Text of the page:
11 Concepts for Managing Sales During Times of Change
From Founder & Chief Learning Officer, Tony Cole
Remember your first day on the job? What were you doing? What was your attitude and how did you approach your new responsibilities? How did you interact with your new co-workers? Suppose the world turned and the next day, you were working in a completely different environment. How did you respond? Did you adapt and improve or resist the changes? Here are 11 concepts to help you evolve and adapt and continue selling or managing a sales team.
Concept #1 – Commitment is a gift you should give to yourself.
- What are you committed to?
- If you are not committed to doing whatever it takes to succeed and increase sales, then you must:
- Set personal goals that are non-negotiable
- Have a vision of where you want to go (and where you want to end up)
- Failure to do these things will lead to failure to fully commit
Concept #2 – Senior management must empower all others to think like a CEO. If senior management can accomplish this, then non-managers will think and act like they are CEOS; looking out for the entire company, and not only for themselves.
- Support people to make decisions
- Train them on how to make decisions
- If bad decisions are made, it is because of the following:
- Leadership hired the wrong people
- Failure to communicate well
- Failure to train on decision-making
Concept #3 – The use of technology:
- You must use it and demand it of yourself and your team!
- If you have people that have a belief that ‘You can’t teach old dogs new tricks’, get those people off of your stage
Concept #4 – Flexible thinking and changing beliefs are critical. There are some truths that you will have to accept.
- Life isn’t fair!
- Life isn’t fair!
- Life isn’t fair!
Concept #5 – Companies are curious.
- How can you increase my top line?
- How can you add to the bottom line?
- How will you prove it via accountability to measurable achievements?
Achieve Sales Growth During Uncertain Times
Concept #6 – Your company will be asking, “Why should I keep you”? You must demonstrate that:
- You are a good employee
- You work hard
- You get things done
- You are capable of learning
- You have experience that is valuable to YOU and to the future of the company
Concept #7 – Lifetime learning:
- Information doubles every 5 years
- Power and speed of the microchip doubles every 18 months (Moore’s law)
- The cost of computing drops roughly 30% every year while working faster and better
- Are you twice as smart today as you were 5 years ago?
- Have you doubled your capacity in the last 18 months?
- What are you doing today to be twice as smart in 18 months?
- How much are you costing the company? Are you a better “buy”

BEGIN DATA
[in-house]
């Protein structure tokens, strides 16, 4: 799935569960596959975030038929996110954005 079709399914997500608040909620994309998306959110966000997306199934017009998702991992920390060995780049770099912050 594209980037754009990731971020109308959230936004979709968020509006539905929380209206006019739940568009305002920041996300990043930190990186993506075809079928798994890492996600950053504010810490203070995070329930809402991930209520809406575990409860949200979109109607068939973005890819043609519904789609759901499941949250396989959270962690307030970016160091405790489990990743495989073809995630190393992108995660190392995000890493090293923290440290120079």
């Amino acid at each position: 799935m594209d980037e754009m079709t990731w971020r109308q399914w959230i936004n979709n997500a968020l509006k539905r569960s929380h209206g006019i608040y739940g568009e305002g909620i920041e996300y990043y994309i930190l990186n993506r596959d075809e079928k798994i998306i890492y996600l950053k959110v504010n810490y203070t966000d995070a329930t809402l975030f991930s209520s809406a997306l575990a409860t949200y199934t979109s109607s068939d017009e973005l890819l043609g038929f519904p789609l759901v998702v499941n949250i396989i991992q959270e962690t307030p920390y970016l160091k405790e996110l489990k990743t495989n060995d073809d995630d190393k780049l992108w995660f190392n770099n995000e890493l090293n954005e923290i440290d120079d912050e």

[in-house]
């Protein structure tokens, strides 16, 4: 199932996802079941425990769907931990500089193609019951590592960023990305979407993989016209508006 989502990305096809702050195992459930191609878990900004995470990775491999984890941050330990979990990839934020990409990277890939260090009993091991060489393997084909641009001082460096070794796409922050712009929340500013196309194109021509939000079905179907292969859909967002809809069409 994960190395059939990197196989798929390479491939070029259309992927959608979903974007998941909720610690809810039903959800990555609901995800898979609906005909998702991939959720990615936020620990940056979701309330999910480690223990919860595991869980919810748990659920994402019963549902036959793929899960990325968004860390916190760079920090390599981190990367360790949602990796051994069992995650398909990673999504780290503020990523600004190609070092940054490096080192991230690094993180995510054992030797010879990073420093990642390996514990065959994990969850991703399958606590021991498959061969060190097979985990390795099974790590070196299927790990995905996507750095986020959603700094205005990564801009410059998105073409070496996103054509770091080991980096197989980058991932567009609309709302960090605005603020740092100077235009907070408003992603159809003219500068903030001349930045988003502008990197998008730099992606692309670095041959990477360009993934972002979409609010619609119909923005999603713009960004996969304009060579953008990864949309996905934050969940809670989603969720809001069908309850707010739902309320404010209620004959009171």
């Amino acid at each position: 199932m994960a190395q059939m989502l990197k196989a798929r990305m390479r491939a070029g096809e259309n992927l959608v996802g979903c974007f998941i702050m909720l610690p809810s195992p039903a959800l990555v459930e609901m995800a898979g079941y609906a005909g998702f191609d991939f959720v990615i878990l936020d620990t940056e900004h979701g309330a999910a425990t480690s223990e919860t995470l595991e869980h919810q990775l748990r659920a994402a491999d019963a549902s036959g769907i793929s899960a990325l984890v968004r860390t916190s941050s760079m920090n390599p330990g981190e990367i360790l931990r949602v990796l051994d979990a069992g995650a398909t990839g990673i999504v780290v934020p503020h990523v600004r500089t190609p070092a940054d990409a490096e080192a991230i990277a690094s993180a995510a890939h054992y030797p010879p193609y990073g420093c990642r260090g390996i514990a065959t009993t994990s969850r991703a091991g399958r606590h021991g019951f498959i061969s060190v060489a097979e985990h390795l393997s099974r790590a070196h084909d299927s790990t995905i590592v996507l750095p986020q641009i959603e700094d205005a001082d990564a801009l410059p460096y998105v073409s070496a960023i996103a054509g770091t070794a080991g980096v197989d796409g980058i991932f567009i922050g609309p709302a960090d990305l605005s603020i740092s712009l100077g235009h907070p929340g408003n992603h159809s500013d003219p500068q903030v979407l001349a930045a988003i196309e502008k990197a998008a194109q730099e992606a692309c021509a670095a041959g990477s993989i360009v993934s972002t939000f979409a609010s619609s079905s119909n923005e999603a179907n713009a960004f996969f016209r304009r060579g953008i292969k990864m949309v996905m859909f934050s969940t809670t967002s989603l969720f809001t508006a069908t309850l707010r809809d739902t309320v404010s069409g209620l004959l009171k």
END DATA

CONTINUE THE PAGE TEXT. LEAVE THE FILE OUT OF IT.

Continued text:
Concept #8 – Job security:
- The ability to initiate new relationships
- Being able to create and sell creative solutions to qualified buyers
- Your ability to facilitate decisions to buy from you
Concept #9 – Make sure you contribute more value than you cost
- The company’s perception about contribution vs cost is the reality
- You are not entitled
- Prove your worth
- If you consider leaving, would the company do whatever it takes to keep you?
- How is your value measured by the company?
- How is your cost measured?
- The value of every company is outside the company (The marketplace) what are you doing to bring that value into the company?
Concept #9 – Serving others:
- What does it take to please them (everyone in your sphere is a “them”)
- How can you contribute to the success of others?
- The person at the next desk, down the hall on another floor; make no mistake they are your clients and customers.
- The “Best Bargain” is based on the value you bring. The consumer will seek and find the best bargain. They will either get it from you or from someone else.
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Concept #10 – Ownership / Responsibility / Accountability:
- You are responsible for your attitude
- Philosophy > Attitude > Behavior
Concept #11 – Be a fixer, not a problem creator:
- Create or find solutions vs. announce and identify problems
- Base conversations and actions on principles rather than your own personal position
- Focus on getting outcomes instead of creating rules regulations and procedures.
Consider This: Who are you holding captive for your success, you, or your employer?
How appropriate are these concepts today? Every one of these thoughts, ideas, and action items can and will help you lead yourself and others through challenging times.
What I think you might find interesting is that these notes are a result of a book I read by Pritchett and Associates titled: The Employee Handbook of NEW WORK HABITS FOR A RADICALLY CHANGING WORLD.
Price Pritchett does a great job of outlining 13 ground rules for job success in the information age. The booklet was written in 1994! However, the principles and ideas make as much sense today as they did back then. Some of the technical data might be a bit off given the advancement of the IT science but if anything, the technology has gotten smarter and faster due to big data capabilities.
Consider this: “You think you understand the situations, but what you don’t understand is the situation has changed.” Putnam Investment advertisement